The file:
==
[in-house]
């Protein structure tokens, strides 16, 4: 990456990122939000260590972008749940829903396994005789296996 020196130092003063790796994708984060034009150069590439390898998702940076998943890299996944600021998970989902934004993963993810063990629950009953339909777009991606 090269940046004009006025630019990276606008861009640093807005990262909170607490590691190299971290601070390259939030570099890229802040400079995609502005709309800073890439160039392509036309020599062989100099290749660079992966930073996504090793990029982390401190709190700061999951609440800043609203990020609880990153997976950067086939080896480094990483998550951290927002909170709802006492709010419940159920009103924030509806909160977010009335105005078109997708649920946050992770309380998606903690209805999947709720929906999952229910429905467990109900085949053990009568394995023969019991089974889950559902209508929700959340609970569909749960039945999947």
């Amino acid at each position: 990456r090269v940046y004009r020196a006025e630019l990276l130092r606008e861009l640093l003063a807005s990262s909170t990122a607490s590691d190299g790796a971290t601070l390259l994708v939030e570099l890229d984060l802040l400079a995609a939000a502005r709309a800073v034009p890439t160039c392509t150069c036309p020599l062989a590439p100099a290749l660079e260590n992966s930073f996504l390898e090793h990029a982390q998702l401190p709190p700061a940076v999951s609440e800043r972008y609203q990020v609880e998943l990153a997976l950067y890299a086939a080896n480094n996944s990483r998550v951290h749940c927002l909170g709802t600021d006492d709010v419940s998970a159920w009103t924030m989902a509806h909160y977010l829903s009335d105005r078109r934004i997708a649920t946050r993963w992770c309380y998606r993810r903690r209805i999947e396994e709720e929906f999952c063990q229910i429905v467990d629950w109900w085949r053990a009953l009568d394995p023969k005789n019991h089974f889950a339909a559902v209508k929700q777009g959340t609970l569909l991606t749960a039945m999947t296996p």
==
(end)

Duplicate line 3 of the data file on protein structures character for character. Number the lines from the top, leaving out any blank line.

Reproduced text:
């Amino acid at each position: 990456r090269v940046y004009r020196a006025e630019l990276l130092r606008e861009l640093l003063a807005s990262s909170t990122a607490s590691d190299g790796a971290t601070l390259l994708v939030e570099l890229d984060l802040l400079a995609a939000a502005r709309a800073v034009p890439t160039c392509t150069c036309p020599l062989a590439p100099a290749l660079e260590n992966s930073f996504l390898e090793h990029a982390q998702l401190p709190p700061a940076v999951s609440e800043r972008y609203q990020v609880e998943l990153a997976l950067y890299a086939a080896n480094n996944s990483r998550v951290h749940c927002l909170g709802t600021d006492d709010v419940s998970a159920w009103t924030m989902a509806h909160y977010l829903s009335d105005r078109r934004i997708a649920t946050r993963w992770c309380y998606r993810r903690r209805i999947e396994e709720e929906f999952c063990q229910i429905v467990d629950w109900w085949r053990a009953l009568d394995p023969k005789n019991h089974f889950a339909a559902v209508k929700q777009g959340t609970l569909l991606t749960a039945m999947t296996p």